SRI evolving Advanced 4D Nano Design technology
Sumitomo Rubber Industries (SRI) has presented the “next evolution” of its proprietary Advanced 4D Nano Design materials development technology. The manufacturer of the Falken and (outside Europe) Dunlop tyre brands also reports it is utilising supercomputer technology to accelerate its work on materials simulation.
Together with Associate Professor Wataru Yashiro from Tohoku University’s Institute of Multidisciplinary Research for Advanced Materials (IMRAM), SRI has achieved an approximately thousand-fold increase in the speed of 4D-CT (4-Dimensional Computed Tomography) imaging, a technique originally developed as part of the Advanced 4D Nano Design technology unveiled in 2015. By drawing upon SRI’s extensive knowledge of rubber and Associate Professor Yashiro’s CT imaging technology – said to be the world’s fastest – the partners achieved the breakthrough of observing rubber failure as it occurs during actual tyre usage at varying speeds.
Speeding up 3D imaging
Since introducing Advanced 4D Nano Design more than five years ago, SRI has utilised the core technology available at the Spring-8 synchrotron radiation research facility in Sayo, Japan to further its research into rubber with superior wear characteristics. This has been a time-consuming process, with each single 3D image taking several seconds to capture using the existing 4D-CT technique. Increasing the speed of imaging was vital in order to enhance precision.
SRI and Tohoku University thus began joint research into developing a base technology for realising high-speed 4D-CT imaging. “As a result of this research, we have succeeded in increasing the speed of imaging by approximately a thousand-fold, meaning that a 3D image can now be captured in around 1/100 of a second,” shares SRI. “This advancement allows for continuous, high-speed observation of rubber failure phenomena in three dimensions and under conditions that better approximate the state of tyre rubber during actual wear.”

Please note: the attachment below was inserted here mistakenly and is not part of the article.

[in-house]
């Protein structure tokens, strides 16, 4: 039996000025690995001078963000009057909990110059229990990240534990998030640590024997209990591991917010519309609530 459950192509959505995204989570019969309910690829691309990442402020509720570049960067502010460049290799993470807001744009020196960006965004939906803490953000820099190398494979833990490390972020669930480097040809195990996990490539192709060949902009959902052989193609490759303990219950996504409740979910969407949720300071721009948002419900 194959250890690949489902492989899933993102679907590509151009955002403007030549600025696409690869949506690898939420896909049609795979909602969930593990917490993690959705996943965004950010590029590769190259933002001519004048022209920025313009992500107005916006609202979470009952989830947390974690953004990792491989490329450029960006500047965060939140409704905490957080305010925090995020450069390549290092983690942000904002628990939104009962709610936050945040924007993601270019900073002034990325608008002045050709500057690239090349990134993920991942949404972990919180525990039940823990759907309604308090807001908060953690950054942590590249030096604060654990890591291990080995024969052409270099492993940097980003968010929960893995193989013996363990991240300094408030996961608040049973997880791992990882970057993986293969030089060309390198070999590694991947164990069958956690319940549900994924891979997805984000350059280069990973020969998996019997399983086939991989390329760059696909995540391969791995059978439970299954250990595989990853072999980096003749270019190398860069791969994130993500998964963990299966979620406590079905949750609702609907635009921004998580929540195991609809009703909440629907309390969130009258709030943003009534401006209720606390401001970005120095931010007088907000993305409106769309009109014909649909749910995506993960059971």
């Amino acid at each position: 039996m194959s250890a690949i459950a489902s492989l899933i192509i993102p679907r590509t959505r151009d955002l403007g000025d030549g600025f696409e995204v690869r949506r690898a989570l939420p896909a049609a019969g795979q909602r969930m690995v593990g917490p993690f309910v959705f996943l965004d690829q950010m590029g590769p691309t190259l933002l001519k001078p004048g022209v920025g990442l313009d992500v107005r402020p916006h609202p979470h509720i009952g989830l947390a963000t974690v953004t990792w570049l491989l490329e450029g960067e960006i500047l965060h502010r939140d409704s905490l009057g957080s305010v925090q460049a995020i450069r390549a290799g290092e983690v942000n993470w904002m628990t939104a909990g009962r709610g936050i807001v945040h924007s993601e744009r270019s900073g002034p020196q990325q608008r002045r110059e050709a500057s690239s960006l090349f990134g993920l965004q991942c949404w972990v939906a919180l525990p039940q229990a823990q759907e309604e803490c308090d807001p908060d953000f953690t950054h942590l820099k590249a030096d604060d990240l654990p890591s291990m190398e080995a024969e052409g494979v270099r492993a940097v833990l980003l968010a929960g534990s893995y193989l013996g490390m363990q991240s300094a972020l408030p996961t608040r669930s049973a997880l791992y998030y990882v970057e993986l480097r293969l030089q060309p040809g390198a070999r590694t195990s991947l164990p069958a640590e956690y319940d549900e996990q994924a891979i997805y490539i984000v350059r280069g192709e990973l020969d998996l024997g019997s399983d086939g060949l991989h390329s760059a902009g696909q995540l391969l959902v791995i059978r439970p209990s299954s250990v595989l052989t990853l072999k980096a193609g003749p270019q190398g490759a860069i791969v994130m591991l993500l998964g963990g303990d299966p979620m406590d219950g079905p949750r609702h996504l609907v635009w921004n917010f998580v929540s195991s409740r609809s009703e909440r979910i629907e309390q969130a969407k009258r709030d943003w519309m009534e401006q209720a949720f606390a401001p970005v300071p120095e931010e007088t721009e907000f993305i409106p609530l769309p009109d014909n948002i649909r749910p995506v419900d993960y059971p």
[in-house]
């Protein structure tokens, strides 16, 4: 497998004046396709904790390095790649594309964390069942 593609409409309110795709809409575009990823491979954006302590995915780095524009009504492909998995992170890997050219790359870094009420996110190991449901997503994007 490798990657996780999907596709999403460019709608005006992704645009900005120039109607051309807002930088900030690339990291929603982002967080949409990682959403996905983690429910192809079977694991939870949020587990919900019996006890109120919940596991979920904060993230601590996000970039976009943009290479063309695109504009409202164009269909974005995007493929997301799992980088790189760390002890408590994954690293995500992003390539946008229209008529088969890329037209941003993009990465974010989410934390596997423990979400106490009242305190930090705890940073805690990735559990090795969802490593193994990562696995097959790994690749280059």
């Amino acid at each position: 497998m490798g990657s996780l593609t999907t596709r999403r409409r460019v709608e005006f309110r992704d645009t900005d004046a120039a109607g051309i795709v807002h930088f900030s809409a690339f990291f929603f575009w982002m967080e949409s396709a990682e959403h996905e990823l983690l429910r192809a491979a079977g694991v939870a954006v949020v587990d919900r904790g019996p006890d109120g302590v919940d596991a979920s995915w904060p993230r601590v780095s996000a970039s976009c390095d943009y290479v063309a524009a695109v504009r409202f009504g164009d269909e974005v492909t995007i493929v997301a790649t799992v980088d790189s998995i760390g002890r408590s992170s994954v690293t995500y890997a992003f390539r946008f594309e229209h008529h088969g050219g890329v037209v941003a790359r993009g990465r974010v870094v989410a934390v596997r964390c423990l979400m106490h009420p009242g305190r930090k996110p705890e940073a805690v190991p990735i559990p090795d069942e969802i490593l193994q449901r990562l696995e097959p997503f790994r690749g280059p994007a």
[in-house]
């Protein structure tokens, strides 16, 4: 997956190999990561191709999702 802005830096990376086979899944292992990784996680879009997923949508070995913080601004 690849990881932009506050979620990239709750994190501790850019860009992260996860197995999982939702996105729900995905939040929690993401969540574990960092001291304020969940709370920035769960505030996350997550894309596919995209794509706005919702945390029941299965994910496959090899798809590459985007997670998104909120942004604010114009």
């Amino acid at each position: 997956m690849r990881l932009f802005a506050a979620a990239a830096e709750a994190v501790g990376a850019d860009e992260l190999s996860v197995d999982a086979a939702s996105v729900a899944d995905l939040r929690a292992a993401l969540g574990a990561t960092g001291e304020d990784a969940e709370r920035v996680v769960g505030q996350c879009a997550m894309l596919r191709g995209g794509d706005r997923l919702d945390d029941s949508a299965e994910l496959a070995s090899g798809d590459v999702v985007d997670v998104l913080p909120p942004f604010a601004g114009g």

SRI plans to utilise this technology not only to accelerate development of new tyre materials that provide superior wear resistance and longer service life while being more environmentally friendly, but also to develop new materials in order to further advance its Smart Tyre Concept for tyres and peripheral services.
Supercomputing & the magic triangle
Advanced 4D Nano Design’s evolution will also be aided by the new Fugaku Supercomputer, which recently entered service at the Riken Center for Computational Science in Kobe, Japan. SRI says it has been “granted one of the first corporate slots” to use the supercomputer following its opening to academic and industrial researchers yesterday.
SRI will utilise the Fugaku Supercomputer to further its work on the ‘magic triangle’ of tyre performance, the simultaneous improvement of grip, fuel efficiency and wear resistance. This has long been an aim of Advanced 4D Nano Design, and with the powerful Fugaku Supercomputer now at its disposal, the tyre maker intends to further advance the technology “in order to better respond to the needs of CASE, MaaS and other new automotive innovations.”
Progress for Performance Sustaining Technology
The Smart Tyre Concept is Sumitomo Rubber Group’s key development concept for technical innovation, and it has recently been working to develop ‘Performance Sustaining Technology’. This is a new technology which curbs the decline in tyre performance that occurs over time due to wear and tear, thereby allowing tyres to maintain like-new performance for longer.
A major challenge involved in developing this technology is the fact it requires a precise understanding of the chemical changes occurring within rubber at the molecular level during tyre usage so that these chemical changes can then be controlled. In January, members of the SRI team published a research paper describing a newly-established technique for simulating the molecular behaviour of rubber materials while accounting for their molecular structures in greater detail. Backed by the awesome power of the Fugaku Supercomputer, SRI is now working to further advance rubber materials simulation technology in order to accurately simulate not only molecular behaviour, but also actual chemical changes.